The Psychic Costs of Empathic Engagement: Personal and Demographic Predictors of Genetic Counselor Compassion Fatigue
Empathic connection with one’s patients is essential to genetic counselor clinical practice. However, repeatedly engaging
with distressed patients may cause compassion fatigue, a phenomenon characterized as feeling overwhelmed by experiencing patients’
suffering. In order to extend findings of an initial qualitative study, we surveyed 222 genetic counselors about their compassion
fatigue and factors that predict its occurrence. Multiple regression analysis identified seven significant predictors accounting
for 53.7% of the variance in compassion fatigue. Respondents at higher risk of compassion fatigue were more likely to report
being burned out, using self-criticism and giving up to manage stress, experiencing a greater variety of distressing clinical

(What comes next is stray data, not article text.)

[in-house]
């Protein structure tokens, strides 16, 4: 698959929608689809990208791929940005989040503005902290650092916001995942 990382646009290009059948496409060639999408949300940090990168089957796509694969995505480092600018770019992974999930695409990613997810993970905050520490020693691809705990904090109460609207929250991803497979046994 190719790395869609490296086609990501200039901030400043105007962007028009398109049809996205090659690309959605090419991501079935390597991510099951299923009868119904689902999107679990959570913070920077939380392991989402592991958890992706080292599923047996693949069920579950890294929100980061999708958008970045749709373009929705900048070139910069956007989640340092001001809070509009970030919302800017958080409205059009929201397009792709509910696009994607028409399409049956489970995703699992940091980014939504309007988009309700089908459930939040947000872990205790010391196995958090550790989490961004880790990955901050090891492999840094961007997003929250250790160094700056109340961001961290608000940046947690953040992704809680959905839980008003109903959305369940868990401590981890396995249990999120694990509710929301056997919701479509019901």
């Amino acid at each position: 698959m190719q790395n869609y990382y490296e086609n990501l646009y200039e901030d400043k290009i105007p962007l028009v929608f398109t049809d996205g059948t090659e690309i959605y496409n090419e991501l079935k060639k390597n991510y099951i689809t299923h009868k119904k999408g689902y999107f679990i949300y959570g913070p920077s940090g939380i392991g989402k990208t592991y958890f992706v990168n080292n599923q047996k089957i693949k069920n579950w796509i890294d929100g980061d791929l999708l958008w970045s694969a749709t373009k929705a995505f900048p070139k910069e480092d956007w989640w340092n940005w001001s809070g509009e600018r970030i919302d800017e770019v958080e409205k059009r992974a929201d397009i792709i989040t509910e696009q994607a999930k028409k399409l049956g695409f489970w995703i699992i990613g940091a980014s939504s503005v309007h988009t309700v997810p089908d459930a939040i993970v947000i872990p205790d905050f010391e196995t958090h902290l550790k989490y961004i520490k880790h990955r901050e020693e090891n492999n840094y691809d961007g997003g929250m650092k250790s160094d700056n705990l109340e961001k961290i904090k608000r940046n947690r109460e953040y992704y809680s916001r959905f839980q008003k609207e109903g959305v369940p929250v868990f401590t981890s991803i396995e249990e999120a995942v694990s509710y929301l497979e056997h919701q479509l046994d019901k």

events, having larger patient caseloads, relying on religion as a coping strategy, having no children, and seeking support
to manage stress. Respondents also provided critical incidents regarding their compassion fatigue and themes in these incidents
are described. Practice and research recommendations are provided.
Available from: Meredith A Martyr
- "Their experiences may promote positive professional development in the form of enhanced empathy, strengthened self-esteem, improvement of clinical skills, and development of expertise (Miranda et al. 2015; Runyon et al. 2010; Zahn et al. in review ). Their experiences may also result in negative outcomes such as burnout and compassion fatigue (e.g., Injeyan et al. 2011; Lee et al. 2014; Udipi et al. 2008). Zahm et al. (2015) examined professional development of 34 genetic counselors and found a commitment towards selfreflection about meaningful experiences in their personal lives led to deeper self-understanding, a stronger work-life balance, increased self-care, and enhanced boundaries. "